Summer Of 85 Review

Summer Of 85
1980s Normandy. Teenager Alex (Félix Lefebvre) meets tall, dark and handsome David (Benjamin Voisin) after the latter rescues the former during a sailing snafu. The pair become fast friends, then something more, until English au pair Kate (Philippine Velge) arrives on the scene.

by Ian Freer |
Published on
Release Date:

23 Oct 2020

Original Title:

Summer Of 85

A throwback to his early sexy ones (Young & Beautiful, The Swimming Pool), François Ozon’s Summer Of 85 is a melancholy-tinged seaside romance that plays out over one cruel summer (yep, Bananarama are on the soundtrack). An adaptation of Aidan Chambers' 1982 young adult novel Dance On My Grave (Ozon continues his knack of finding fresh source material), it’s a film that beautifully captures the thrill of being young and the rush of first love, but keeps a mystery element bubbling in the background so that things not only don’t become too saccharine, but also land up on a surprising note.

Summer Of 85

The protagonist is death-obsessed 16-year-old Alex (Félix Lefebvre) who is being held in police custody following the death of older, more worldly-wise David (Benjamin Voisin). With the social worker telling him he will get sent down unless he tells the police what happened, he is encouraged by his writing teacher Mr Lefèvre (Melvil Poupaud) to put his thoughts on paper if he is unable to verbalise them.

Shot on Super 16mm, it sometimes feels like it is _from_ rather than about the ’80s.

From here on in, the action unfurls in flashback (cue The Cure’s barnstorming 'In Between Days'), with Alex meeting David when the latter rescues him in a boating mishap. What follows is a delightful middle section, with the pair getting to know each other through fairgrounds, going to movies, helping a drunk on the street, dangerous motorbike rides and a fantastic set-piece in a nightclub set to Rod Stewart’s ‘Sailing’ (it seems to have taken seven years to cross the channel). Yet the idyll begins to unravel when young, English au pair Kate (Philippine Velge) appears on the beach and creates a rift between the up ’til now happy couple.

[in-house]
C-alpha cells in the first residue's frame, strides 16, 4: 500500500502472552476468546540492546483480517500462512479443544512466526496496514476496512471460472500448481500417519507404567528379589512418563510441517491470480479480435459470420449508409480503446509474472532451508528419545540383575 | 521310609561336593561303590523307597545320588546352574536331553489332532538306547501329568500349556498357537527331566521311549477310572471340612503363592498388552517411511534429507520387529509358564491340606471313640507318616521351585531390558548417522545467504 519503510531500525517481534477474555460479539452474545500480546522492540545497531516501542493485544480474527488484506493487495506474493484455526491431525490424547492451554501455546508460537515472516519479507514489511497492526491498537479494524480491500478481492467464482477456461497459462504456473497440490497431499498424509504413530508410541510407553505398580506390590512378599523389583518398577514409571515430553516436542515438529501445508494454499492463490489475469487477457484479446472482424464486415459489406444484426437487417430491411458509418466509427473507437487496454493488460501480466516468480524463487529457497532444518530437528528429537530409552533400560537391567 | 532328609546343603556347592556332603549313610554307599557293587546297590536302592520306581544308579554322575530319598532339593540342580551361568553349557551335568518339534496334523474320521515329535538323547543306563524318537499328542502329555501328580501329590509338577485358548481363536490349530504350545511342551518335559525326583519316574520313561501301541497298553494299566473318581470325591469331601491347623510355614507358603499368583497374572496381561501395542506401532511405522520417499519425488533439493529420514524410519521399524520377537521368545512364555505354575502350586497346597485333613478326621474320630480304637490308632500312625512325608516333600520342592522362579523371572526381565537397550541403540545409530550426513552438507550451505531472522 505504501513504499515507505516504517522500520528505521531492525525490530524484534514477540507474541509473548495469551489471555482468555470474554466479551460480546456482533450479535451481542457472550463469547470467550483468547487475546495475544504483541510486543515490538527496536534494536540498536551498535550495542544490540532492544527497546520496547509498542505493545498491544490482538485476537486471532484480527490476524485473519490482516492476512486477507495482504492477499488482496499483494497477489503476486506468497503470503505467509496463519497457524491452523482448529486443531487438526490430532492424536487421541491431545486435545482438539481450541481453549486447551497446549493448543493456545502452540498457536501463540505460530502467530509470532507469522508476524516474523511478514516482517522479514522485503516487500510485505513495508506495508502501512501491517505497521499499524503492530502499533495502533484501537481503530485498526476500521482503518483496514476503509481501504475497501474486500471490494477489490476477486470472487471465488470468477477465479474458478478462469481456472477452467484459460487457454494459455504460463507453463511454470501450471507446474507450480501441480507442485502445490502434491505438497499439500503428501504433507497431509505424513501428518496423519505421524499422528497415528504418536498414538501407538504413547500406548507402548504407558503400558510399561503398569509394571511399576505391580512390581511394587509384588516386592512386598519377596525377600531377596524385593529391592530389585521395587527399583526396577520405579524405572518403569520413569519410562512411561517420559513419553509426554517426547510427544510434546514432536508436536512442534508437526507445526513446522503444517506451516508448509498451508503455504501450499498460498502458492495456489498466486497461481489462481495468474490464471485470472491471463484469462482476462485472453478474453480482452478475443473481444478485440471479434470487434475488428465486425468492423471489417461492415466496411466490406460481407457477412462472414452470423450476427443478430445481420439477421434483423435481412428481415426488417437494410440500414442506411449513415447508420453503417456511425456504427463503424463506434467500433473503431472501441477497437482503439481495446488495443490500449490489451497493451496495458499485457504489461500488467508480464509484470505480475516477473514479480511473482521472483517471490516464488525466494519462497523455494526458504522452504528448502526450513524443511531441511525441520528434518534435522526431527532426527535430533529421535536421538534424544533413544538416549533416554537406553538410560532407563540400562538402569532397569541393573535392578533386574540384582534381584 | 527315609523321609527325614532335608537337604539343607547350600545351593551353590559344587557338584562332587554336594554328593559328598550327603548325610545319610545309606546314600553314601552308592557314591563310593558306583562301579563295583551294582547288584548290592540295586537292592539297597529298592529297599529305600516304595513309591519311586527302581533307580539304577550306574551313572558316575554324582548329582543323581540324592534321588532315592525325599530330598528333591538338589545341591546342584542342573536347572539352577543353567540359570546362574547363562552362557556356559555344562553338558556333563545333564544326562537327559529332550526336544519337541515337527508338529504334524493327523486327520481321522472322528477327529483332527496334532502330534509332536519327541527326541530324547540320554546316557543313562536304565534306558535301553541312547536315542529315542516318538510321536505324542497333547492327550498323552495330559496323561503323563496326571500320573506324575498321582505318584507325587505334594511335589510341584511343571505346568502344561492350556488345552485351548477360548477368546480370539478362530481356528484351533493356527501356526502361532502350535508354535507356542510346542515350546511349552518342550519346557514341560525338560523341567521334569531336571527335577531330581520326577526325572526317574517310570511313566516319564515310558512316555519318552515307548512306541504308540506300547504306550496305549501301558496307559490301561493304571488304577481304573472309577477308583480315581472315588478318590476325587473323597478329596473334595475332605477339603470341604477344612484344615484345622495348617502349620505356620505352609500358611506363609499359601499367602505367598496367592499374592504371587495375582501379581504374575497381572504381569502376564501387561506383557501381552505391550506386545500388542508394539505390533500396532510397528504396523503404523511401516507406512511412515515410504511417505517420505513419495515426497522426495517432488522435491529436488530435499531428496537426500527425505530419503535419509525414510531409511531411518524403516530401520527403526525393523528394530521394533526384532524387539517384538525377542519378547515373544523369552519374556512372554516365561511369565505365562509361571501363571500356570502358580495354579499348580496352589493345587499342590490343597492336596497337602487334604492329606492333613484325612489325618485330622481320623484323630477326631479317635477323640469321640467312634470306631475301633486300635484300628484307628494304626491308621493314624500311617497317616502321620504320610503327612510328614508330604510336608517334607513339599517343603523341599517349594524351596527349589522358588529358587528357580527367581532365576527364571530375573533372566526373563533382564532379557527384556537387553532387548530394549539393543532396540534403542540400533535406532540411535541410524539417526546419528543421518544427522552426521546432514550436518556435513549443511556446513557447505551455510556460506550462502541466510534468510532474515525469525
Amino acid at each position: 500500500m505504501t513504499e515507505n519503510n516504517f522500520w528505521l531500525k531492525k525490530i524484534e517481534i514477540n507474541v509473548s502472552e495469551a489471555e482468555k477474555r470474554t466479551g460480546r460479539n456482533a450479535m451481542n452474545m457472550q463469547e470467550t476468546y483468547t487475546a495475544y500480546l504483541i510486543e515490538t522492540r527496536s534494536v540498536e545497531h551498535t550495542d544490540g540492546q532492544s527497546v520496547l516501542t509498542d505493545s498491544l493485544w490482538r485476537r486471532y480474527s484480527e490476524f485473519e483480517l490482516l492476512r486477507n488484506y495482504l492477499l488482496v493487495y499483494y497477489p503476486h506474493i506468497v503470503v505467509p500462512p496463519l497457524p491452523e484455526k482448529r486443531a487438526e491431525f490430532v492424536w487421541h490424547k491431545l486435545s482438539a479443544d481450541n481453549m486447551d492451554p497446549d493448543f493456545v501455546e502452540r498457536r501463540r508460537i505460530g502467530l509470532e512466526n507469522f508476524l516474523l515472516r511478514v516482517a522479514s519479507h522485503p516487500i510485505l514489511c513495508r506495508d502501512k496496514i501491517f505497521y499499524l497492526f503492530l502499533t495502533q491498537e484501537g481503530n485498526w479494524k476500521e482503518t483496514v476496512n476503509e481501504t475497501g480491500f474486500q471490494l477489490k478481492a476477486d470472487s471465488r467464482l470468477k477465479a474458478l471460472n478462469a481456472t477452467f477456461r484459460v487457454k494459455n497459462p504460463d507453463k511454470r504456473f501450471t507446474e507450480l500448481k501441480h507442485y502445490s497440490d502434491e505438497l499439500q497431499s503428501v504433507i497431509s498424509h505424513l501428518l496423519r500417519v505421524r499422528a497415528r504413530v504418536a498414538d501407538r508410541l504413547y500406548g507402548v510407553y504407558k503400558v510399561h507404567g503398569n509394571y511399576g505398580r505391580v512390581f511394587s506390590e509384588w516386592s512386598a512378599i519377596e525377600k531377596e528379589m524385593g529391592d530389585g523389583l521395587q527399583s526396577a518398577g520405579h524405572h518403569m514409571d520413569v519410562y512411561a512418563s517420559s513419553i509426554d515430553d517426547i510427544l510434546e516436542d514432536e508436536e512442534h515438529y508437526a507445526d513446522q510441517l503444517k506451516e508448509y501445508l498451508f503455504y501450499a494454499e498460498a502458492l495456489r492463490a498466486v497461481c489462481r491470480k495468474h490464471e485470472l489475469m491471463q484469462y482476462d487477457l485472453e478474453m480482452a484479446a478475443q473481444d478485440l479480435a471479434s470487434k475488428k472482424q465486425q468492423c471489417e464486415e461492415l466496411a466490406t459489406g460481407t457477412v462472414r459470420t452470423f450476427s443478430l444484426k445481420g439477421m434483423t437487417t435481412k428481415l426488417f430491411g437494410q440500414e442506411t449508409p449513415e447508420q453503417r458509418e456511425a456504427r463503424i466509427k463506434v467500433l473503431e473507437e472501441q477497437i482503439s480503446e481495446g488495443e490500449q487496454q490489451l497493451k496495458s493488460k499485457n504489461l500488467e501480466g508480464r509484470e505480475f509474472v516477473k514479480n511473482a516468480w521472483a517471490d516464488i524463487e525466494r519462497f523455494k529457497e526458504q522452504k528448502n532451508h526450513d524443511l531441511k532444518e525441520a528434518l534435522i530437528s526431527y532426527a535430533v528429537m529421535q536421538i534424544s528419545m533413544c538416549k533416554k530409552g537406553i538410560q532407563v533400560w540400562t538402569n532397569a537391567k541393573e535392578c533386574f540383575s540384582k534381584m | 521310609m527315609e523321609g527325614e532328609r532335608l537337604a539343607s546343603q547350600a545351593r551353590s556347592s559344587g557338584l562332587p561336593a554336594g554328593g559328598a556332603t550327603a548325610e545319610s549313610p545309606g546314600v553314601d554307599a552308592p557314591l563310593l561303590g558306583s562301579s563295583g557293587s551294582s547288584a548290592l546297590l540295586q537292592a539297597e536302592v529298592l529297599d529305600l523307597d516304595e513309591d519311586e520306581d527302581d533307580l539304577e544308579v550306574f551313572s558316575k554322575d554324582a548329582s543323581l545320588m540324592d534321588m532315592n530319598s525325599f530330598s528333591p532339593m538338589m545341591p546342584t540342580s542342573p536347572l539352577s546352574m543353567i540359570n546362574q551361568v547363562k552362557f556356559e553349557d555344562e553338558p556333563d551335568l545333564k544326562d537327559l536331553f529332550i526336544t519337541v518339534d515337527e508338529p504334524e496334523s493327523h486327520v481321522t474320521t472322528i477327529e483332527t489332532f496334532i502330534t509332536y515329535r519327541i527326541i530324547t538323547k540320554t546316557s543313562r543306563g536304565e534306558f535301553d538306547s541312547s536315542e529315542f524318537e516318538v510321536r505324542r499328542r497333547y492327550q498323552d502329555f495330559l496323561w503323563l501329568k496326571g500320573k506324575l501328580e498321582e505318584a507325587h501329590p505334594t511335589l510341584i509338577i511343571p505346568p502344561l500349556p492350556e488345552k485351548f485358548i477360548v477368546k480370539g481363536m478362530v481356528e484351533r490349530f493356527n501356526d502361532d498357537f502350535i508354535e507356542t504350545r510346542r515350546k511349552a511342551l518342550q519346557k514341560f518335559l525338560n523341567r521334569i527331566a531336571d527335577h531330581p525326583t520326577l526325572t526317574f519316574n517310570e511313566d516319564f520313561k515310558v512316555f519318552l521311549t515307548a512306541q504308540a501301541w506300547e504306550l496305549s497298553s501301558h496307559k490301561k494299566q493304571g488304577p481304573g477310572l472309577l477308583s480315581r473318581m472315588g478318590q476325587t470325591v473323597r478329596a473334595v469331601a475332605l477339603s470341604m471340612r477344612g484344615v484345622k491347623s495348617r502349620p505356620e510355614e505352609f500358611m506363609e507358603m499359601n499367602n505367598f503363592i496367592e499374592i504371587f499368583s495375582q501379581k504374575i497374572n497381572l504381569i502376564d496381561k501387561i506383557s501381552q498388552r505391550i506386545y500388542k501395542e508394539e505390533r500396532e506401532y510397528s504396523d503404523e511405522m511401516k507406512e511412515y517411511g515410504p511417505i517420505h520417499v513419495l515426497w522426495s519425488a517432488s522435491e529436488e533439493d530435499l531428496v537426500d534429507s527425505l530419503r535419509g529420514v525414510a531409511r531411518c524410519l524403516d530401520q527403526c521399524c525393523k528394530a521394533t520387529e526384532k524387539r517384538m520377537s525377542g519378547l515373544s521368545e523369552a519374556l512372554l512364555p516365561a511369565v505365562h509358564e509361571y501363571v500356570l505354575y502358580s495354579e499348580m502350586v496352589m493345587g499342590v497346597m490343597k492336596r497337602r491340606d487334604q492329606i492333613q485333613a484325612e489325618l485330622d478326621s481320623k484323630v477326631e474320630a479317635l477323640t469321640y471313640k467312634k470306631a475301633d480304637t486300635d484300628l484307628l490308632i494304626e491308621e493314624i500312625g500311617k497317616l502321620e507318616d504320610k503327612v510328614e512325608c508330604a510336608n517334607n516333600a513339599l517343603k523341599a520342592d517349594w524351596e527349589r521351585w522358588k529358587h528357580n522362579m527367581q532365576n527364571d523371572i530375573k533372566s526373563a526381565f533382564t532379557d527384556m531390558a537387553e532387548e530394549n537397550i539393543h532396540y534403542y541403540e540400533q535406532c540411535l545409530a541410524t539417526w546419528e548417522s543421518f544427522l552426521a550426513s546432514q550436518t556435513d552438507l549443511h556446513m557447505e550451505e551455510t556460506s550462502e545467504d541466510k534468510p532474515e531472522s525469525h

It’s Ozon in less subversive mode (although a plan to see David’s dead body involves a cross-dressing gag), throwing back to the ’80s in obvious (Kate dresses like that era’s Madonna) and less obvious (how many times does Lloyd Cole And The Commotions’ ‘Forest Fire’ appear on a soundtrack) ways — shot on Super 16mm, it sometimes feels like it is from rather than about the ’80s. Yet it never feels like a Wedding Singer nostalgia fest. The score by Jean-Benoît Dunckel, one half of French pop duo Air, feels fresh and different, and Lefebvre and Voisin, a real force, make it feel heartfelt and real.

A holiday romance perfect for the dark nights with the added bonus of a flashback structure that builds genuine intrigue into the outcome. It also includes a use of Rod Stewart’s ‘Sailing’ that guarantees its place on your 2020 movie playlist.
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